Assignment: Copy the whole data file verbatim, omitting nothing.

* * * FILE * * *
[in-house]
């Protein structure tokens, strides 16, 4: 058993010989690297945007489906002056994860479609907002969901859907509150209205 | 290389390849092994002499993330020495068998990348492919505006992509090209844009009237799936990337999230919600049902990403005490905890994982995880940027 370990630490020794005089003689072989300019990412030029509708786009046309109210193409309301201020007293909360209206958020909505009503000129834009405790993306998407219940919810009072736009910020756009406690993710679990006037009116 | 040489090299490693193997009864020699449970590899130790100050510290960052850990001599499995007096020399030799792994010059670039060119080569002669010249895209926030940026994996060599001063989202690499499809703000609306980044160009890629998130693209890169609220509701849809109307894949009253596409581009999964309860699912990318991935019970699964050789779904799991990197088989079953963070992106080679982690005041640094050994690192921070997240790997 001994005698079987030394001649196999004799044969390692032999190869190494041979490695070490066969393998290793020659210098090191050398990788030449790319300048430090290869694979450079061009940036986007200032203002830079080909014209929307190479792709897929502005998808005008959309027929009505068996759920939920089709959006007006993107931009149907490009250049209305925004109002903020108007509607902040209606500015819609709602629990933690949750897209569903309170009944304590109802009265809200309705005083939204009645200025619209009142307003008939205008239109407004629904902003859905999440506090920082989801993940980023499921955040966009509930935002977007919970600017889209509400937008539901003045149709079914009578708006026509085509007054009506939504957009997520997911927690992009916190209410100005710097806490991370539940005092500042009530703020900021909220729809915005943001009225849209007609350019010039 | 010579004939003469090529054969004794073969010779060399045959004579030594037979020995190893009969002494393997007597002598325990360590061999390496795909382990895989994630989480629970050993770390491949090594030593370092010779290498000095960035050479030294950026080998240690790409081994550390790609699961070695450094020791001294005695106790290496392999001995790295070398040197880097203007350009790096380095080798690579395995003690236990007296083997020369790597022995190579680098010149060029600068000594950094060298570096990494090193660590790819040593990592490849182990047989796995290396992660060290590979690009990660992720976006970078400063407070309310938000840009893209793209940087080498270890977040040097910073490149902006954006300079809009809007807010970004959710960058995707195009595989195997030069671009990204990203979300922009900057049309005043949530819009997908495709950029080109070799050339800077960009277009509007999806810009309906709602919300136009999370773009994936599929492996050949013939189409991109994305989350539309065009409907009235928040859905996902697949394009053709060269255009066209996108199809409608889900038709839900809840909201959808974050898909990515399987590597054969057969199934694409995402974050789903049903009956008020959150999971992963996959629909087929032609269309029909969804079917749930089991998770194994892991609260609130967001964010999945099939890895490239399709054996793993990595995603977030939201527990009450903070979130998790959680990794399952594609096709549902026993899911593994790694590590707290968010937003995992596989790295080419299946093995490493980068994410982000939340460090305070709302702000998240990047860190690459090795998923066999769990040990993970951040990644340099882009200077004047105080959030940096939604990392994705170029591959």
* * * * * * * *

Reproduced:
[in-house]
């Protein structure tokens, strides 16, 4: 058993010989690297945007489906002056994860479609907002969901859907509150209205 | 290389390849092994002499993330020495068998990348492919505006992509090209844009009237799936990337999230919600049902990403005490905890994982995880940027 370990630490020794005089003689072989300019990412030029509708786009046309109210193409309301201020007293909360209206958020909505009503000129834009405790993306998407219940919810009072736009910020756009406690993710679990006037009116 | 040489090299490693193997009864020699449970590899130790100050510290960052850990001599499995007096020399030799792994010059670039060119080569002669010249895209926030940026994996060599001063989202690499499809703000609306980044160009890629998130693209890169609220509701849809109307894949009253596409581009999964309860699912990318991935019970699964050789779904799991990197088989079953963070992106080679982690005041640094050994690192921070997240790997 001994005698079987030394001649196999004799044969390692032999190869190494041979490695070490066969393998290793020659210098090191050398990788030449790319300048430090290869694979450079061009940036986007200032203002830079080909014209929307190479792709897929502005998808005008959309027929009505068996759920939920089709959006007006993107931009149907490009250049209305925004109002903020108007509607902040209606500015819609709602629990933690949750897209569903309170009944304590109802009265809200309705005083939204009645200025619209009142307003008939205008239109407004629904902003859905999440506090920082989801993940980023499921955040966009509930935002977007919970600017889209509400937008539901003045149709079914009578708006026509085509007054009506939504957009997520997911927690992009916190209410100005710097806490991370539940005092500042009530703020900021909220729809915005943001009225849209007609350019010039 | 010579004939003469090529054969004794073969010779060399045959004579030594037979020995190893009969002494393997007597002598325990360590061999390496795909382990895989994630989480629970050993770390491949090594030593370092010779290498000095960035050479030294950026080998240690790409081994550390790609699961070695450094020791001294005695106790290496392999001995790295070398040197880097203007350009790096380095080798690579395995003690236990007296083997020369790597022995190579680098010149060029600068000594950094060298570096990494090193660590790819040593990592490849182990047989796995290396992660060290590979690009990660992720976006970078400063407070309310938000840009893209793209940087080498270890977040040097910073490149902006954006300079809009809007807010970004959710960058995707195009595989195997030069671009990204990203979300922009900057049309005043949530819009997908495709950029080109070799050339800077960009277009509007999806810009309906709602919300136009999370773009994936599929492996050949013939189409991109994305989350539309065009409907009235928040859905996902697949394009053709060269255009066209996108199809409608889900038709839900809840909201959808974050898909990515399987590597054969057969199934694409995402974050789903049903009956008020959150999971992963996959629909087929032609269309029909969804079917749930089991998770194994892991609260609130967001964010999945099939890895490239399709054996793993990595995603977030939201527990009450903070979130998790959680990794399952594609096709549902026993899911593994790694590590707290968010937003995992596989790295080419299946093995490493980068994410982000939340460090305070709302702000998240990047860190690459090795998923066999769990040990993970951040990644340099882009200077004047105080959030940096939604990392994705170029591959």